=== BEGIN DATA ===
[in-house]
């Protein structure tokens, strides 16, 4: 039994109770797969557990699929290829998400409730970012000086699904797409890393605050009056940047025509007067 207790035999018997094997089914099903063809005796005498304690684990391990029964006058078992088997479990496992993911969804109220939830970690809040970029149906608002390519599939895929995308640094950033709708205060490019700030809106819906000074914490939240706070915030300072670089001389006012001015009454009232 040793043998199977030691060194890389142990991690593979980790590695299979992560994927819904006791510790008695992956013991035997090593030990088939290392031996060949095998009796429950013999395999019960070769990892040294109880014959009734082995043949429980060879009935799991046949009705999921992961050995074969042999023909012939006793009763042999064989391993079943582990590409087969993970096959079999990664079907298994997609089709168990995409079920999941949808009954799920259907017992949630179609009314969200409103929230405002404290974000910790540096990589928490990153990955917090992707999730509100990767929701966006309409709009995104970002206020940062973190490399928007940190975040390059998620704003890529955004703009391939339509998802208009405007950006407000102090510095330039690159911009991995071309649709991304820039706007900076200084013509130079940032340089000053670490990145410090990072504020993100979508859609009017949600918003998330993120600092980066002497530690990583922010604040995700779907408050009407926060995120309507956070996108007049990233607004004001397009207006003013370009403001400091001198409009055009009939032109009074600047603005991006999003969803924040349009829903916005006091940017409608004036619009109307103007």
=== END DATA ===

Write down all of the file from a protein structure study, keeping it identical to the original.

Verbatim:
[in-house]
């Protein structure tokens, strides 16, 4: 039994109770797969557990699929290829998400409730970012000086699904797409890393605050009056940047025509007067 207790035999018997094997089914099903063809005796005498304690684990391990029964006058078992088997479990496992993911969804109220939830970690809040970029149906608002390519599939895929995308640094950033709708205060490019700030809106819906000074914490939240706070915030300072670089001389006012001015009454009232 040793043998199977030691060194890389142990991690593979980790590695299979992560994927819904006791510790008695992956013991035997090593030990088939290392031996060949095998009796429950013999395999019960070769990892040294109880014959009734082995043949429980060879009935799991046949009705999921992961050995074969042999023909012939006793009763042999064989391993079943582990590409087969993970096959079999990664079907298994997609089709168990995409079920999941949808009954799920259907017992949630179609009314969200409103929230405002404290974000910790540096990589928490990153990955917090992707999730509100990767929701966006309409709009995104970002206020940062973190490399928007940190975040390059998620704003890529955004703009391939339509998802208009405007950006407000102090510095330039690159911009991995071309649709991304820039706007900076200084013509130079940032340089000053670490990145410090990072504020993100979508859609009017949600918003998330993120600092980066002497530690990583922010604040995700779907408050009407926060995120309507956070996108007049990233607004004001397009207006003013370009403001400091001198409009055009009939032109009074600047603005991006999003969803924040349009829903916005006091940017409608004036619009109307103007």